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Air pollution and equity
Over the past decade, an ever increasing number of epidemiological studies have linked urban air pollution, particularly particulate matter, to increased risk for morbidity and mortality.1,2 These new findings have led to revised air pollution standards for the United States and they will probably have similar consequences in other countries around the world. This new evidence on adverse health effects of air pollution has also motivated research to identify those groups within the population who may be at increased risk from exposure, for example: infants, persons with chronic heart and lung disease, and the elderly population.3 This issue of the journal includes three papers that address socioeconomic status and vulnerability to air pollution.
This is not a new topic for scientific investigation or for public health concern. The environmental justice movement began more than two decades ago in the United States, originally related to the locating of toxic waste landfills in minority communities.4 More recently, urban air pollution has surfaced as a significant international environmental justice concern because of the large concentration of minority and low income residents living in urban environments with unhealthful air quality.5 These persons often have unhealthy housing and significant exposures to indoor air pollution as well.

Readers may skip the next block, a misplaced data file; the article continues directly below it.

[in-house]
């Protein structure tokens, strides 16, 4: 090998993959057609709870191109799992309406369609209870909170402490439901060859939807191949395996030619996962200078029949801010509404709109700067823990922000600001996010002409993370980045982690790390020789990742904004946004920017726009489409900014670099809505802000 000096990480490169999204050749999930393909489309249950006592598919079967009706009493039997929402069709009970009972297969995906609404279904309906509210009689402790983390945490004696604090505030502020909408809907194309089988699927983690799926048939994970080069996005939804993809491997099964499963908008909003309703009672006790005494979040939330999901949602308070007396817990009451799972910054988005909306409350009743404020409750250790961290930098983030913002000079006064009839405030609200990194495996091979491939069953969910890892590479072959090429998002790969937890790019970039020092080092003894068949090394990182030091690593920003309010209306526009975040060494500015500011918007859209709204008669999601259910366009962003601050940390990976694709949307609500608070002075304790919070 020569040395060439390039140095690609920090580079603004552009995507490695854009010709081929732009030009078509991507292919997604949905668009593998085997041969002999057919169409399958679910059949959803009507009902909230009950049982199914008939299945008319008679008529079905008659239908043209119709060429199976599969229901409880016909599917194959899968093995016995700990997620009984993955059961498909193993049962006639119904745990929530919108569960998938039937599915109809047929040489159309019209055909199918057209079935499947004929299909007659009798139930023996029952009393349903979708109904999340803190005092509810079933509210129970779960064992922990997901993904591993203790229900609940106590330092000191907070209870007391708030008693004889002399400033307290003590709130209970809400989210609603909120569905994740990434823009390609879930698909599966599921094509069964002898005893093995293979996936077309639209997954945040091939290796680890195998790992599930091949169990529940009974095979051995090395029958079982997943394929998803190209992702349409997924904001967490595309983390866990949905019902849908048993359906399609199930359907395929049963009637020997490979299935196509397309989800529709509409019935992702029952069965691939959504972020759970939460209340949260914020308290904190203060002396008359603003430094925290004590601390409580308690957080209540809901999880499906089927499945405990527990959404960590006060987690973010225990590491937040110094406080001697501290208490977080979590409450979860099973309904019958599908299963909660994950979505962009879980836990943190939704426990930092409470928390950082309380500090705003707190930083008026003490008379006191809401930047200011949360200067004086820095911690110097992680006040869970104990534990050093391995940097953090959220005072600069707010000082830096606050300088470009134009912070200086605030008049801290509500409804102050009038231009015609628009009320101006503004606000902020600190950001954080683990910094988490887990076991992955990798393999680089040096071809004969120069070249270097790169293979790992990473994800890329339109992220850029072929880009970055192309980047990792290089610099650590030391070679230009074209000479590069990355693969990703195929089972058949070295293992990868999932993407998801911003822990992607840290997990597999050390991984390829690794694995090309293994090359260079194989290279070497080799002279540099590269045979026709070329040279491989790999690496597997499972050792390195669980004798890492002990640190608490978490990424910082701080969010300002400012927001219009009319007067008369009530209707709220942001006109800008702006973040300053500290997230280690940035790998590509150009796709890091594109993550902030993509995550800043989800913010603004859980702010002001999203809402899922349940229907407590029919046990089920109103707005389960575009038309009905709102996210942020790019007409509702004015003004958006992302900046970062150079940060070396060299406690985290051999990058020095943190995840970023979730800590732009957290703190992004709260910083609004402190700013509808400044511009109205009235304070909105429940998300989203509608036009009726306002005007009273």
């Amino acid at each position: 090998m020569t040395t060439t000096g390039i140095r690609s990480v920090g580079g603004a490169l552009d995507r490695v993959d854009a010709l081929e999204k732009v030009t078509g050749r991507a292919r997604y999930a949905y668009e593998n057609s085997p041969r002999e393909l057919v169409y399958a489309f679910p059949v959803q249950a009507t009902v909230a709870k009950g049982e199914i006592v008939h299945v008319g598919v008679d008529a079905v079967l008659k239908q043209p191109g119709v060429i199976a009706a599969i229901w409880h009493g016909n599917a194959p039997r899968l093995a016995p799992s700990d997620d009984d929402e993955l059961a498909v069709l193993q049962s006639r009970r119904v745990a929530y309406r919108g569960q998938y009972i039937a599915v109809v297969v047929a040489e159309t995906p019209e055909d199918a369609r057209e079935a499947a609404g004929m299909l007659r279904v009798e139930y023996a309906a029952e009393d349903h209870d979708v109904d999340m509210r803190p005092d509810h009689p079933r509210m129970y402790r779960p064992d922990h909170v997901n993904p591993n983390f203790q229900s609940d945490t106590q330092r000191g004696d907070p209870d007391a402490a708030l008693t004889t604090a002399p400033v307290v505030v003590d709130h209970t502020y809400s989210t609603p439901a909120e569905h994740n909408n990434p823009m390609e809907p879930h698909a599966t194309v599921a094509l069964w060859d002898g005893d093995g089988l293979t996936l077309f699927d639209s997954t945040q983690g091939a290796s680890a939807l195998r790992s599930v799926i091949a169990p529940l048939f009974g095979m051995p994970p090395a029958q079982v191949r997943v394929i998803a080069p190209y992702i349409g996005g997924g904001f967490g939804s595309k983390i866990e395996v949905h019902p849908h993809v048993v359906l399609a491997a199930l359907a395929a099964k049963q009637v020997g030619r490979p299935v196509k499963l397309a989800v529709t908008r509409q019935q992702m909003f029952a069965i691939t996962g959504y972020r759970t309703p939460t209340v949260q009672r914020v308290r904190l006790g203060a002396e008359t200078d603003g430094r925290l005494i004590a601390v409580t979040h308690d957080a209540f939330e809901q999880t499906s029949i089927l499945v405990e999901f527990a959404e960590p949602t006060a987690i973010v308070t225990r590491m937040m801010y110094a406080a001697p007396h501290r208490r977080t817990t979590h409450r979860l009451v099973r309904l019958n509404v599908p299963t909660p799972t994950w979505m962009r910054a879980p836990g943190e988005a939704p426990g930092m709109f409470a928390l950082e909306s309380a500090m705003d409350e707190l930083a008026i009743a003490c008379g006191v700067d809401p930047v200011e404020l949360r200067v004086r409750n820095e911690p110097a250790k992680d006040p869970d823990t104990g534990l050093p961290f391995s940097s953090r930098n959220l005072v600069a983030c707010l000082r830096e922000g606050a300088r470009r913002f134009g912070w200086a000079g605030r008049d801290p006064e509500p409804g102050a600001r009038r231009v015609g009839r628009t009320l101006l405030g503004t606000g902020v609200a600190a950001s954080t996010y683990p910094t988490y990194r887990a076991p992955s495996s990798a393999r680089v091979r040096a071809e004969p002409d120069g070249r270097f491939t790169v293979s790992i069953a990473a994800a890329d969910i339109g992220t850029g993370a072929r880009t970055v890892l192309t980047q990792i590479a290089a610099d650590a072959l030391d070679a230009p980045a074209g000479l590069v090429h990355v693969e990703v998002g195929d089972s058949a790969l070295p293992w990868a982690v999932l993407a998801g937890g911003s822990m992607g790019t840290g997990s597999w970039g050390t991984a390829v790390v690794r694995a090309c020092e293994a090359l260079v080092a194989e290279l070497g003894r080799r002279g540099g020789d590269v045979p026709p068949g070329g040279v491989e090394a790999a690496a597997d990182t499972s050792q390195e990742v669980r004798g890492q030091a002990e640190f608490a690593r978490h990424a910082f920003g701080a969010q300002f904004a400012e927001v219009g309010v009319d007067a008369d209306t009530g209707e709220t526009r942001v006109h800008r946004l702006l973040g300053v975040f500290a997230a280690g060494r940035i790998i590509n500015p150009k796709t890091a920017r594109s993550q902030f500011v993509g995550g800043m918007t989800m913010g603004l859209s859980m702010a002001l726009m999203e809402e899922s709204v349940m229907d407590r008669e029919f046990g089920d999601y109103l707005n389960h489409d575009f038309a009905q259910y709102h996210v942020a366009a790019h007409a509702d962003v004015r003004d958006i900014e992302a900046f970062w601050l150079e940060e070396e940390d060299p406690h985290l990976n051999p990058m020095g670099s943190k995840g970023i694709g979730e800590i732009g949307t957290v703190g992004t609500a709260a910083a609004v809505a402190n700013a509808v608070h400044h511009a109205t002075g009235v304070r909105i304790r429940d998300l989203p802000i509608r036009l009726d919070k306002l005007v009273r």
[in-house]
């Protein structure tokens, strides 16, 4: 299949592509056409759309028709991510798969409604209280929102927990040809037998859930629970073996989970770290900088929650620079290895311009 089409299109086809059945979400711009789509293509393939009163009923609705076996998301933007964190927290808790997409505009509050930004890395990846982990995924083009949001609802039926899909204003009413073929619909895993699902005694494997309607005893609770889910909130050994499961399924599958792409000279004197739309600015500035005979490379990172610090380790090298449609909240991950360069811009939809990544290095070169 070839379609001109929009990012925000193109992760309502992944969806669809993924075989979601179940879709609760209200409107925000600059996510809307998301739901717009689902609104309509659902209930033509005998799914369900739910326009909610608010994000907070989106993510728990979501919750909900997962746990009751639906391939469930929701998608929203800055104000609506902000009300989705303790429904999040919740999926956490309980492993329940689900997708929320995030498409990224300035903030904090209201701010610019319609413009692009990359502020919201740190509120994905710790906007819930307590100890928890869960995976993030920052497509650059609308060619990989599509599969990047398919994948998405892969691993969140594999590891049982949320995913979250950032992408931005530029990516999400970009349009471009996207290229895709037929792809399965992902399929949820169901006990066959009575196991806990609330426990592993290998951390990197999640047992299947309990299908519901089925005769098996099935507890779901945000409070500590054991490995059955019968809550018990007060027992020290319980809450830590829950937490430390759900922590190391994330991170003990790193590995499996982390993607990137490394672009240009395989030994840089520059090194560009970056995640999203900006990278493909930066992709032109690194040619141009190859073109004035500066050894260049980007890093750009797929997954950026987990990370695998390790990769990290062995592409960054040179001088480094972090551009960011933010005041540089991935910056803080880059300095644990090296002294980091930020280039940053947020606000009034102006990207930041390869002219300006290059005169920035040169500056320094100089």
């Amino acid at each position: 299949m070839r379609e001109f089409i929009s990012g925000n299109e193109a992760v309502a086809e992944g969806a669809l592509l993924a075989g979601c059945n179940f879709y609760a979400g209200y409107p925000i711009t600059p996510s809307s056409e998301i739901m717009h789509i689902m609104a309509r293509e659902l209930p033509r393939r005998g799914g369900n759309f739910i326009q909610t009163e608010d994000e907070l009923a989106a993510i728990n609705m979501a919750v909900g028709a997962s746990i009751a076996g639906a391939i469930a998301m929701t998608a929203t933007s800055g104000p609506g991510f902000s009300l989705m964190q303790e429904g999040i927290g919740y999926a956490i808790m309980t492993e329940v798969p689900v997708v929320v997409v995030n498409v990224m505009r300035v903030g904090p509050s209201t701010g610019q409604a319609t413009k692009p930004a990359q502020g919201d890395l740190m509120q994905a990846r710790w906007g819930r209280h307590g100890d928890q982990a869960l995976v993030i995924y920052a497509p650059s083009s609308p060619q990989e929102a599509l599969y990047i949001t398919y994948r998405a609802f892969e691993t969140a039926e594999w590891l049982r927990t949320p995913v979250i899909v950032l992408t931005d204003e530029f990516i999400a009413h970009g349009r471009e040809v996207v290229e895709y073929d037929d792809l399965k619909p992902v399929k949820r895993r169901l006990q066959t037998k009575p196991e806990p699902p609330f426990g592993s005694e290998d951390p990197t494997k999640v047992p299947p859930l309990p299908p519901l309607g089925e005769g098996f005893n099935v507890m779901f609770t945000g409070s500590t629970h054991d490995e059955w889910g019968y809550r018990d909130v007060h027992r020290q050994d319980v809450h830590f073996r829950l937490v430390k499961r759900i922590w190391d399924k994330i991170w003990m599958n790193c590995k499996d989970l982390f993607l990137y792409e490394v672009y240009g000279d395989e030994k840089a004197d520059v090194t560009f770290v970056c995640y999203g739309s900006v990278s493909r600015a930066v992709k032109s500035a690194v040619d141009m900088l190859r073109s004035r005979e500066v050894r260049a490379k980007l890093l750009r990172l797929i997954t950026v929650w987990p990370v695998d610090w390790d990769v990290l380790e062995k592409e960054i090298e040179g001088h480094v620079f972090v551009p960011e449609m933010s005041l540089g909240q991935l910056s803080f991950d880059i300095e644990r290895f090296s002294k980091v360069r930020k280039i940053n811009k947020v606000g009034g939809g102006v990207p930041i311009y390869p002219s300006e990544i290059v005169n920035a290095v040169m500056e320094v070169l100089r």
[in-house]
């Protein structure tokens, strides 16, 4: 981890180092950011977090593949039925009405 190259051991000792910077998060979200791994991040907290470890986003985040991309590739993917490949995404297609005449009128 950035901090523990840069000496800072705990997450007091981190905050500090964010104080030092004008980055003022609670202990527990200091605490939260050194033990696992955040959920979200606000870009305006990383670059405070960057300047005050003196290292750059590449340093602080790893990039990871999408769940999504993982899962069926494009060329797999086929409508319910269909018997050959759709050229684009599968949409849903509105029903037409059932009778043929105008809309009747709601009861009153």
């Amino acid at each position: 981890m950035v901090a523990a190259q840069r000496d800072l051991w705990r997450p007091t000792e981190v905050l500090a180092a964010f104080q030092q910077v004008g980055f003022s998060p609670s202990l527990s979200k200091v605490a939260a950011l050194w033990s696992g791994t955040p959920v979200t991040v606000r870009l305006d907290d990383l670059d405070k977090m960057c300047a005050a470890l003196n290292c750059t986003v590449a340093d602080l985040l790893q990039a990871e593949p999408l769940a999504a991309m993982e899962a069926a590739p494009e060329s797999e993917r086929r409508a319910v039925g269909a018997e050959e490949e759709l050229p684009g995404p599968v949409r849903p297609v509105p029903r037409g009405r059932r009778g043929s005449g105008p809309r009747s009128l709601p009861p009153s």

Adding to the public health concern regarding the disproportionate exposure of minority and low income populations to high levels of urban air pollution is the recognition that these groups often …